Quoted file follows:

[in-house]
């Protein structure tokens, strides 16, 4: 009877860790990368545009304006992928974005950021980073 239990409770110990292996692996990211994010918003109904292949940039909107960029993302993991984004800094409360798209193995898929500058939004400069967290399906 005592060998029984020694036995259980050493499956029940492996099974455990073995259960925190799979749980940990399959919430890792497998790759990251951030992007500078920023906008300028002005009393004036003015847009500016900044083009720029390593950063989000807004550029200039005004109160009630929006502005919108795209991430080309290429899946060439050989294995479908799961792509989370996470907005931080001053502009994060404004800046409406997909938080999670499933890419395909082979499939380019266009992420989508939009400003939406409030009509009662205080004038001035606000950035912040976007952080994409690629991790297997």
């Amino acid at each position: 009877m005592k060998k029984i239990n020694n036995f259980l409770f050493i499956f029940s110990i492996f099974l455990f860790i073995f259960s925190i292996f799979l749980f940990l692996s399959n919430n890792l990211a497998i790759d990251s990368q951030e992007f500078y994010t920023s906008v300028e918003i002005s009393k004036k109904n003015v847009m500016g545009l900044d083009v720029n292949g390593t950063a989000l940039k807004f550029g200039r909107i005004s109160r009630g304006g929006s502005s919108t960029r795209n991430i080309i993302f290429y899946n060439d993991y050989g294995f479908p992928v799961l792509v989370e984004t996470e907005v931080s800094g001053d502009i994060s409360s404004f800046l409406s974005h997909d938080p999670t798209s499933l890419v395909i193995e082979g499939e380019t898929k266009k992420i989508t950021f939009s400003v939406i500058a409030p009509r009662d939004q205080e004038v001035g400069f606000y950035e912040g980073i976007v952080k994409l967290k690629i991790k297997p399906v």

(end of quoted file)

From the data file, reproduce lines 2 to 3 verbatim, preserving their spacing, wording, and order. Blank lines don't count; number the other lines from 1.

């Protein structure tokens, strides 16, 4: 009877860790990368545009304006992928974005950021980073 239990409770110990292996692996990211994010918003109904292949940039909107960029993302993991984004800094409360798209193995898929500058939004400069967290399906 005592060998029984020694036995259980050493499956029940492996099974455990073995259960925190799979749980940990399959919430890792497998790759990251951030992007500078920023906008300028002005009393004036003015847009500016900044083009720029390593950063989000807004550029200039005004109160009630929006502005919108795209991430080309290429899946060439050989294995479908799961792509989370996470907005931080001053502009994060404004800046409406997909938080999670499933890419395909082979499939380019266009992420989508939009400003939406409030009509009662205080004038001035606000950035912040976007952080994409690629991790297997």
């Amino acid at each position: 009877m005592k060998k029984i239990n020694n036995f259980l409770f050493i499956f029940s110990i492996f099974l455990f860790i073995f259960s925190i292996f799979l749980f940990l692996s399959n919430n890792l990211a497998i790759d990251s990368q951030e992007f500078y994010t920023s906008v300028e918003i002005s009393k004036k109904n003015v847009m500016g545009l900044d083009v720029n292949g390593t950063a989000l940039k807004f550029g200039r909107i005004s109160r009630g304006g929006s502005s919108t960029r795209n991430i080309i993302f290429y899946n060439d993991y050989g294995f479908p992928v799961l792509v989370e984004t996470e907005v931080s800094g001053d502009i994060s409360s404004f800046l409406s974005h997909d938080p999670t798209s499933l890419v395909i193995e082979g499939e380019t898929k266009k992420i989508t950021f939009s400003v939406i500058a409030p009509r009662d939004q205080e004038v001035g400069f606000y950035e912040g980073i976007v952080k994409l967290k690629i991790k297997p399906v």